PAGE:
Indian general election 2014

The 2014 Indian general election is currently under way. With over 800 million people eligible to vote, it’s a long and complicated process: polls are being held on different dates across the 543 parliamentary constituencies, over the course of five weeks. The first were held a week ago, on 7 April, while the last won’t be until 12 May, with the final result due to be announced on 16 May.

With that ongoing, I thought I’d record my observations from travelling around the country at the end of last year.

In summary: my money’s on a BJP victory and Modi as the next Prime Minister.

While the media were presenting it as a close contest, and opinion polls before Christmas were suggesting a narrow lead for the BJP-led NDA coalition, all of the grass-roots opinions I was hearing were supportive of the BJP. Since January, opinion polls seem to have caught up with that groundswell and started to report a much more significant lead.

The general perception and opinion of people I spoke to was that Congress, the incumbent party, were mired in corruption and had failed to provide the economic development people desired. The BJP’s Prime Ministerial candidate, Narendra Modi, on the other hand, has, as Chief Minister of the state of Gujarat since 2001, a reputation of bucking that trend and overseeing an economic boom.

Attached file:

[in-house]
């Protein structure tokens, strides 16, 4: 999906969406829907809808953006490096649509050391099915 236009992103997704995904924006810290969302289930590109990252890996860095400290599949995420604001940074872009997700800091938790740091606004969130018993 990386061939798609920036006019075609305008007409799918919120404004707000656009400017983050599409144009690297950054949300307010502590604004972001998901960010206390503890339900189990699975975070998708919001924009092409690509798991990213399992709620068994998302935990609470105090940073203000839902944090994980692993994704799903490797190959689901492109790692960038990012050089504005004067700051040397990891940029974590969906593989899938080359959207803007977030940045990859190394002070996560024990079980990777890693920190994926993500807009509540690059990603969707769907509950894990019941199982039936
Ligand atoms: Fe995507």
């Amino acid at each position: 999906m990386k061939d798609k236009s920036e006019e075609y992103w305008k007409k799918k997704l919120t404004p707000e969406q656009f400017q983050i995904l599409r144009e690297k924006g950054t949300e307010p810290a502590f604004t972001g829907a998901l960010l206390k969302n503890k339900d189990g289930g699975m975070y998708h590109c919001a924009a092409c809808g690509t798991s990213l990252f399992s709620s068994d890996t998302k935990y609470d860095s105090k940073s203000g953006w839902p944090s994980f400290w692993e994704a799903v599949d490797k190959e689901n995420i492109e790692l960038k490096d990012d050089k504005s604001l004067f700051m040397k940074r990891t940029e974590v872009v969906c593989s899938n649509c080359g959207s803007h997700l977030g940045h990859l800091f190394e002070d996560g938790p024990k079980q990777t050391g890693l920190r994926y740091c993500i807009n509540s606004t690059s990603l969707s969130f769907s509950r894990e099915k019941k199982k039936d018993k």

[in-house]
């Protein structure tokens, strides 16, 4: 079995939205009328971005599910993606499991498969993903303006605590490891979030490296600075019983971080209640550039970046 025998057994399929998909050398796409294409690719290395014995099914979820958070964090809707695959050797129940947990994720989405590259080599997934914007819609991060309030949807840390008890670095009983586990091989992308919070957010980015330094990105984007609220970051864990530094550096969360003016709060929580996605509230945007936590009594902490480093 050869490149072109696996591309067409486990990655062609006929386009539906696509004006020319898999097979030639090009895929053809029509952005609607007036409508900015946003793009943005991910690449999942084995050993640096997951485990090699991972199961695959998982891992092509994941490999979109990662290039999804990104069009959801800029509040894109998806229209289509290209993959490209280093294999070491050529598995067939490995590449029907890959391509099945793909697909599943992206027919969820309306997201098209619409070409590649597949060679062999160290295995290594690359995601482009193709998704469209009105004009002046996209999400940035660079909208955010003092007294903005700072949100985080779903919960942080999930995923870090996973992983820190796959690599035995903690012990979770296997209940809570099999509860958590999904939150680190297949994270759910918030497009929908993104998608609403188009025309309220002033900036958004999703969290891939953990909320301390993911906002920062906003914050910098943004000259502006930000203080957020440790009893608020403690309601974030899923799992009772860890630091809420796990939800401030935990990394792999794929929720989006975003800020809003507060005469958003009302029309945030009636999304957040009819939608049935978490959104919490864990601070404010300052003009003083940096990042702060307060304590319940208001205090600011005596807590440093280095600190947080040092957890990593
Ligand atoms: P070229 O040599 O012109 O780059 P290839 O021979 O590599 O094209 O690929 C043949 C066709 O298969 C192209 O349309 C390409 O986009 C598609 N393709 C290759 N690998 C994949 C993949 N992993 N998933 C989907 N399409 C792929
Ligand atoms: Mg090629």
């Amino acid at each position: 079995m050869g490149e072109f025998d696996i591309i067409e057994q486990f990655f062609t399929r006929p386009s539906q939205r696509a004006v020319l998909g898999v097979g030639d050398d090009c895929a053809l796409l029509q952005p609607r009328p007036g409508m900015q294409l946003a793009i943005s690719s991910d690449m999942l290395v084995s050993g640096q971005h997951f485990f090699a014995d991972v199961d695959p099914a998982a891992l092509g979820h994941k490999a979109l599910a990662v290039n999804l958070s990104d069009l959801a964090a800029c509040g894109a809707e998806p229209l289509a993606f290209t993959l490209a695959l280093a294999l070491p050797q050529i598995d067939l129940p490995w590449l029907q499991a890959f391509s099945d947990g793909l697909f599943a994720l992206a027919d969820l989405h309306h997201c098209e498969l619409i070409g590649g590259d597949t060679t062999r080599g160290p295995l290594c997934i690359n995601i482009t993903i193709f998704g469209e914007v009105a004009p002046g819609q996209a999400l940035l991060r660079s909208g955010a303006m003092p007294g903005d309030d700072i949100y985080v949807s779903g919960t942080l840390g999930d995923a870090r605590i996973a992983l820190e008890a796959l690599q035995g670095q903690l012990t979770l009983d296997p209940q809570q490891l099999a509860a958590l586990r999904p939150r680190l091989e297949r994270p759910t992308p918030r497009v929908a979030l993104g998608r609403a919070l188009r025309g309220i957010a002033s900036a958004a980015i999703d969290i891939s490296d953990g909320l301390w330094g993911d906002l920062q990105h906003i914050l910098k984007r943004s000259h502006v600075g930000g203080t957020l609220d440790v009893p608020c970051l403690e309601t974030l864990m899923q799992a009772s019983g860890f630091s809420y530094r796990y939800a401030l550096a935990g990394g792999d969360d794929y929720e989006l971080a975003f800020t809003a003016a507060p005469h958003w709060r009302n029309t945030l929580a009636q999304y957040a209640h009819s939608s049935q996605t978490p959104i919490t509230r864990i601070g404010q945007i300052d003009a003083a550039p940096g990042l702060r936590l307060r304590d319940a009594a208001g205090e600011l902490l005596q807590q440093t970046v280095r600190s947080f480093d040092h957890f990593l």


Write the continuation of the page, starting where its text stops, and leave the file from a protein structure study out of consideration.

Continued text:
Narendra Modi (Wikimedia Commons)

Whether that reputation is right or wrong – to what extent Modi’s policies were responsible for Gujarat’s economic success, and how much of it he translated into human development for the state’s poor – is another question. I’m just reporting what the people I spoke to thought, and their opinions were almost unanimously pro-Modi.

When I asked whether Modi might suffer from his other reputation – the taint of responsibility for Gujarat’s 2002 communal violence against Muslims – most people were dismissive. They question whether or not he was truly responsible, pointing out that the incident occurred just a few months after Modi first assumed office (ie, less likely to be a conspiracy hastily planned from the top, than a spontaneous phenomenon poorly handled by an inexperienced leadership) and that such incidents are, sadly, common occurrences across India, and have happened before and since, elsewhere than Gujarat and under Congress administrations. While I was there, similar violence was affecting the area around Muzaffarnagar in Uttar Pradesh.

Again, I’m not stating my opinion on whether Modi’s administration was responsible for the 2002 violence or not, just reporting the consensus of opinion that I found.